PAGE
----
That might sound like a lot of elements but by splitting them into goals for the preparation and goals for the day they will be manageable and measurable. Add them to your journal and ensure you carefully assess and record against each goal how well you performed -then you can truly say you Did your Best
Goal of the Month - Accepting Compliments
How do you react when you are paid a compliment? Next time you are paid one then note your reaction. Ensure you learn how to accept a compliment simply & without embarrassment- just say Thank You! Make sure your reaction is positive not negative- how often does someone compliment you & your reaction is "what? this old thing!". By effectively rejecting the compliment it makes the giver less inclined to offer one again. Rejecting compliments is a small indicator of fear of success, having to live up to being "that good". Allow yourself to succeed. Over the next month, try to pay someone a (genuine) compliment each day- see how often those compliments are repaid & allow yourself to enjoy them & be gracious in accepting them. It will also start to bring you into a more positive mind set. A friend of war correspondent Marie Colvin who was killed recently in Syria, recalled how he had paid Marie a huge compliment just weeks before she was killed- it is never to early to give a compliment but one day it maybe too late.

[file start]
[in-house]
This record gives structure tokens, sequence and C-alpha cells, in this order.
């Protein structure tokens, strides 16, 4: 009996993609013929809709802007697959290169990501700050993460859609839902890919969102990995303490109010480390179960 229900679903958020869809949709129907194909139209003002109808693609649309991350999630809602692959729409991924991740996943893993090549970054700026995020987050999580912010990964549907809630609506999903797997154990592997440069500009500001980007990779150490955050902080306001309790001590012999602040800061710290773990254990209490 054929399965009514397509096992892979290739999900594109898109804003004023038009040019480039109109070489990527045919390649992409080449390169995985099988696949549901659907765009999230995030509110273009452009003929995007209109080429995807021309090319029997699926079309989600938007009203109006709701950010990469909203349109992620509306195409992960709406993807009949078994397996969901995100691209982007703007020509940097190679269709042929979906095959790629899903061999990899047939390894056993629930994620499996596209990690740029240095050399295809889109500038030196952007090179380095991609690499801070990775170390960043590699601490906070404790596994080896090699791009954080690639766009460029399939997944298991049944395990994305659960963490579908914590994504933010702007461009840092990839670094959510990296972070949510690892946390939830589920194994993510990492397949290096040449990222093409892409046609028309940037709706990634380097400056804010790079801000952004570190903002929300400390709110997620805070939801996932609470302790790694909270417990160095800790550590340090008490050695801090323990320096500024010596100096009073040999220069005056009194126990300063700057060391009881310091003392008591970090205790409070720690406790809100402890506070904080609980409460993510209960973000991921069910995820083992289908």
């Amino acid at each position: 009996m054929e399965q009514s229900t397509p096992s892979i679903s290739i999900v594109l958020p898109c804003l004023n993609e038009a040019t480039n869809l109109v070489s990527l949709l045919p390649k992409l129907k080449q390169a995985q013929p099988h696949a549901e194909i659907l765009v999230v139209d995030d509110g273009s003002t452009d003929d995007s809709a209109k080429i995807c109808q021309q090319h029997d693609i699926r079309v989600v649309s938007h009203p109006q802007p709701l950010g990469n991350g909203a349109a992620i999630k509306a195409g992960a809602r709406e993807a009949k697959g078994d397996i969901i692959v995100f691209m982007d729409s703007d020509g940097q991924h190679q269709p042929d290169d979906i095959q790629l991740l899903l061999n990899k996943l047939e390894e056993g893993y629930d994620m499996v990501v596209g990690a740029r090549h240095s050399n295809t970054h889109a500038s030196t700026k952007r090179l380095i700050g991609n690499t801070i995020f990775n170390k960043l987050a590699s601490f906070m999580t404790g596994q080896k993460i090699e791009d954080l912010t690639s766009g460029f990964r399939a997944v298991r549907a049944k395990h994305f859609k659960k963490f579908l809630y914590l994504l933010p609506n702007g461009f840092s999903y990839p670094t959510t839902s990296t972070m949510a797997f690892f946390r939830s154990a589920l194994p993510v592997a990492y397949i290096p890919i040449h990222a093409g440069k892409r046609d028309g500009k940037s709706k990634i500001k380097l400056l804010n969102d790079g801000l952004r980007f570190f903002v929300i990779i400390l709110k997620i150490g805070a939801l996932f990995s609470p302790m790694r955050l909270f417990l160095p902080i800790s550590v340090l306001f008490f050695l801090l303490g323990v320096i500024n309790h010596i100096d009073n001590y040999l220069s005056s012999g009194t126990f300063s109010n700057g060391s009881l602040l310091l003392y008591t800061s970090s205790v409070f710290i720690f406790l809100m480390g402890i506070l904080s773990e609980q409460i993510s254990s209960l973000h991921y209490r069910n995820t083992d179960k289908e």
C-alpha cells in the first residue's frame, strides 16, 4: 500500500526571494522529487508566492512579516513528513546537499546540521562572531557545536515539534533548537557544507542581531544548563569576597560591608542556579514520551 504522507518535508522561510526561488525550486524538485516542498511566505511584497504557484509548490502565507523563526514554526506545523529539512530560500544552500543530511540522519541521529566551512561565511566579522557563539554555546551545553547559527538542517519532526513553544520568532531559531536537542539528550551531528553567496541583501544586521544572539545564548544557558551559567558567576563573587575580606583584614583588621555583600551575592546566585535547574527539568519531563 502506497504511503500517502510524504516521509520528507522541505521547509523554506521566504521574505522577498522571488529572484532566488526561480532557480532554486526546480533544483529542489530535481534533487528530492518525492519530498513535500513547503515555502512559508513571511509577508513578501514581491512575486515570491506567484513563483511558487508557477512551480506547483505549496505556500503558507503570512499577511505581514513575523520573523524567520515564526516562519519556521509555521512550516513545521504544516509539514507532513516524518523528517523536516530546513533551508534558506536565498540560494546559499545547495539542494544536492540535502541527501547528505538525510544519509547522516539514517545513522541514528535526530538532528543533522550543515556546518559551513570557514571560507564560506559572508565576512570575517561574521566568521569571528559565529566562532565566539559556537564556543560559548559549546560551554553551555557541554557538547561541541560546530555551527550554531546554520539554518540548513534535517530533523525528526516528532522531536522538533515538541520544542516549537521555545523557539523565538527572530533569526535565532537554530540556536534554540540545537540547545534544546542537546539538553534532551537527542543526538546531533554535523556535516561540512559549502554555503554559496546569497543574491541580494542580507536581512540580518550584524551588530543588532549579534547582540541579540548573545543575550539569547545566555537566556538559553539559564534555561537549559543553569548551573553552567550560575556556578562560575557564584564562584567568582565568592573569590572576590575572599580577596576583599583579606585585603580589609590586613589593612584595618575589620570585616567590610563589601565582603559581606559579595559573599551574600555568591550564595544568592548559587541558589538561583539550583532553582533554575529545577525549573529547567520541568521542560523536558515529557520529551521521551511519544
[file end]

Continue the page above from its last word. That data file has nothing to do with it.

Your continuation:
On this subject- avoid fishing for compliments- it can often be a sign of insecurity or low self esteem especially in a particular relationship Those who are needy never seem to get enough validation from others, and getting affirmation from someone you’ve had to psychologically beat over the head for a compliment is ultimately not very satisfying. Similarly, being in a relationship in which neither party is really very sure of how much they are regarded and approved of by the other is destined for eventual failure. The best course: be genuine in your regard for yourself and others. Offer compliments sincerely and freely. Accept compliments graciously. Avoid “fishing” and beware when someone else is setting the “bait.”
. And remember that failing to achieve a qualifying score in a dressage test does not make you a bad person!